If this works, maybe we should recruit some dominatrix types to run against the senators who support torture.

Some Brains Should Drain
The stimulus bill contains a broader pay cap on TARP-receiving executives than the Obama administration wanted. Their reason for objecting to the pay cap goes like this:
“These rules will not work,” James F. Reda, an independent compensation consultant, said on Friday. “Any smart executive will (a) pay back TARP money ASAP or (b) get another job.”
(Like getting the TARP money paid back is something we should worry about.) An unnamed source in the administration supposedly warned Congressmen against causing a "brain drain" in the TARP-receiving firms.

Here's how I read this story. As head of the New York branch of the Federal Reserve these last few years, Treasury Secretary Tim Geithner has been contaminated by the information bubble surrounding the top Wall Street executives. People inside that bubble still believe that they are financial geniuses, and can't see what is obvious to the rest of us: They are failures. They're collectively responsible for the biggest economic disaster in many, many years. And even to the
extent they weren't individually responsible, it was their job to see something like this coming and maneuver their firms around and through it. They failed.

So, is it really true that other firms are eager to hire away, say, the top execs at Citibank? (1) I doubt it. (2) Let them. A new management team at Citi or one of the other insolvent banks is only a disaster if you think the current team is uniquely brilliant. Other than possibly the execs themselves, who believes that?

One more thing I notice about this argument: Nobody ever makes a similar case for blue-collar folks. I mean, at least some of GM's assembly-line workers must be very good at what they do. It's not their fault the company is going under. Why don't we worry that, if pay gets cut, GM's best workers will be hired away by some other factory? It's exactly the same logic. But no, when a manufacturing company is in trouble, we take for granted that the workers should have to tighten their belts to save their jobs. Why not bankers?

Short Notes
A 64-year-old diabetic veteran describes the nitty-gritty of getting healthcare from the Veterans' Administration. It's not a horror story and nothing awful happens to him, but in some ways the very ordinariness of his account makes it worse. I can easily imagine millions of people dealing with this kind of hassle and expense on a regular basis.

Planned Parenthood has Sarah Palin to thank for more than $1 million in donations. But Sarah isn't saying "You're welcome."

When your name becomes toxic, change it -- preferably to something unpronounceable. Blackwater is now Xe. Soon, I figure, Jeb Bush will change his name to some non-alphabetic symbol, like Prince did.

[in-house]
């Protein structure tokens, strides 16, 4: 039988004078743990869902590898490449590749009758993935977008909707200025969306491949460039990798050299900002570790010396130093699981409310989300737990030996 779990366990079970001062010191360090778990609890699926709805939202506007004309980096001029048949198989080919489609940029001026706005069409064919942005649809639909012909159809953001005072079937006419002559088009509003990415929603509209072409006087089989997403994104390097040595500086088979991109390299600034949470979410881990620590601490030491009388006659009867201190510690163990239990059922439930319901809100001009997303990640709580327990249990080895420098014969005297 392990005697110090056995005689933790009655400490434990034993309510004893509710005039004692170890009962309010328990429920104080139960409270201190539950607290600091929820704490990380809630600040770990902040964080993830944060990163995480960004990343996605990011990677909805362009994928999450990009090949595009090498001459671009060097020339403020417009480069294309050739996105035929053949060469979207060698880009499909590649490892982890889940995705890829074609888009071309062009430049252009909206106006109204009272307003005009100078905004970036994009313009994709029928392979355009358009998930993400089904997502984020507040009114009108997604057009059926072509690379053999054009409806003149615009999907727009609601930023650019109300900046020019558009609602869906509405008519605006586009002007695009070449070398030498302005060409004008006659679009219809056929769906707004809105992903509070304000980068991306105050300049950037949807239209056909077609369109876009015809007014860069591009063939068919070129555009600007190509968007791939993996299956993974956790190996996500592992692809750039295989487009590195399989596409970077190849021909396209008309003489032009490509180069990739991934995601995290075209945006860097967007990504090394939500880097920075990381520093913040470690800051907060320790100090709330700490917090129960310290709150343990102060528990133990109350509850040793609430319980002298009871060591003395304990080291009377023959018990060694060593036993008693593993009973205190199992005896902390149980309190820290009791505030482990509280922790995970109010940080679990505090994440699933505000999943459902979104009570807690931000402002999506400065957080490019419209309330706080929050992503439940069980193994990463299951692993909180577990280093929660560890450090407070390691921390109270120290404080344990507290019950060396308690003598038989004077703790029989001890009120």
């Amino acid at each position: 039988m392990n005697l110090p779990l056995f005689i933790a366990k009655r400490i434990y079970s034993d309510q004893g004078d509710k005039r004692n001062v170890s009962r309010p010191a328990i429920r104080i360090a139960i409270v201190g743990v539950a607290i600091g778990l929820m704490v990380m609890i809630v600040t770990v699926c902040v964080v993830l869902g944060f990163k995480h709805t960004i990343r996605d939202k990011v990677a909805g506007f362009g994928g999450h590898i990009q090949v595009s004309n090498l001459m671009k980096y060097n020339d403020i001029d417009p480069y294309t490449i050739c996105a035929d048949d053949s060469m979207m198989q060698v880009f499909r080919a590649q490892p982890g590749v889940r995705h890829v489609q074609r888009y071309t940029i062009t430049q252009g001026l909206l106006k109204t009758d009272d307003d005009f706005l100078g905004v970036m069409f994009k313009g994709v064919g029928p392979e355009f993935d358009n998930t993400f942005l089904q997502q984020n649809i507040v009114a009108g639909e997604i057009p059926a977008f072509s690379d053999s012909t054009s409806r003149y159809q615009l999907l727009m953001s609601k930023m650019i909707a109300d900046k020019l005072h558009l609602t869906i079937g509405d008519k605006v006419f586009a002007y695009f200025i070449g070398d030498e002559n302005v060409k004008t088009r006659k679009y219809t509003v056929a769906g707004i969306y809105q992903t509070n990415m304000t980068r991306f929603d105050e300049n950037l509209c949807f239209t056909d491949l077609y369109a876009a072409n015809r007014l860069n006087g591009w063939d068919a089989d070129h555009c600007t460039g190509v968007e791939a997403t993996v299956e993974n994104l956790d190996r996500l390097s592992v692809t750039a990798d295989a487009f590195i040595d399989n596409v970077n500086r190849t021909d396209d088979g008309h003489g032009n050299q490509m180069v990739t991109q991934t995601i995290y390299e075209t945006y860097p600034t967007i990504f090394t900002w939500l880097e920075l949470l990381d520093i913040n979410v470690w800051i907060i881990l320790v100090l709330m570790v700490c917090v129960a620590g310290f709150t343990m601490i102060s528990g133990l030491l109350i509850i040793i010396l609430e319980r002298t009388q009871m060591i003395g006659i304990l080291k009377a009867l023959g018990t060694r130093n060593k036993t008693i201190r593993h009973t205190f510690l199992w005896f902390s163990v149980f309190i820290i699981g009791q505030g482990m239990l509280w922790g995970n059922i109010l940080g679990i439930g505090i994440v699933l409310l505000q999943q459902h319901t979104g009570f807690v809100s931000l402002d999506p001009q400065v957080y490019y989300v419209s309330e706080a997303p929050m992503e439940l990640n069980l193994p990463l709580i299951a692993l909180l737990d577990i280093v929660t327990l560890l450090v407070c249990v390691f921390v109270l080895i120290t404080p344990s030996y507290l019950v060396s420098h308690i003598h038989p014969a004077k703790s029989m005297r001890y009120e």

A lot of us have wondered what the heck Bernake and Paulson said behind closed doors last fall to scare Congress bad enough to pass the original TARP bill. We're starting to find out.

More like Rome every day. Now we're going to start trading citizenship for military service.

In God we trust. But just in case ... in Arkansas, you may soon be able to take a concealed weapon into church with you.
Department of Poetic Justice. It's hard to raise money in this bad economy -- especially if you're the guy responsible for it. Fund-raising for the George W. Bush Presidential Center at SMU is going slowly.
Wonder why there's salmonella in our peanut butter and mercury in our corn syrup? The number of food inspections by the FDA has been going down since about 1972. Food safety turns out to be one of those things that the free market doesn't do very well without government "interference".

I hadn't heard anything about this until a friend mentioned it to me, but lots of companies have stopped matching 401(k) retirement-plan contributions. (According to Eastman Kodak, General Motors, Motorola, Sears, FedEx, and maybe soon Starbucks.) It's a way for a company to cut its employee costs without changing people's take-home pay. But you have to wonder about the long-term effects, both on retirement savings and on the stock market. For a trend that affects so many people, this has gotten surprisingly little coverage.

18,000 couples are trying to save their marriages. They're same-sex couples, and they'll be divorced against their will if Proposition 8 is unheld in California. The Courage Campaign has put together this "don't divorce us" video.

No comments: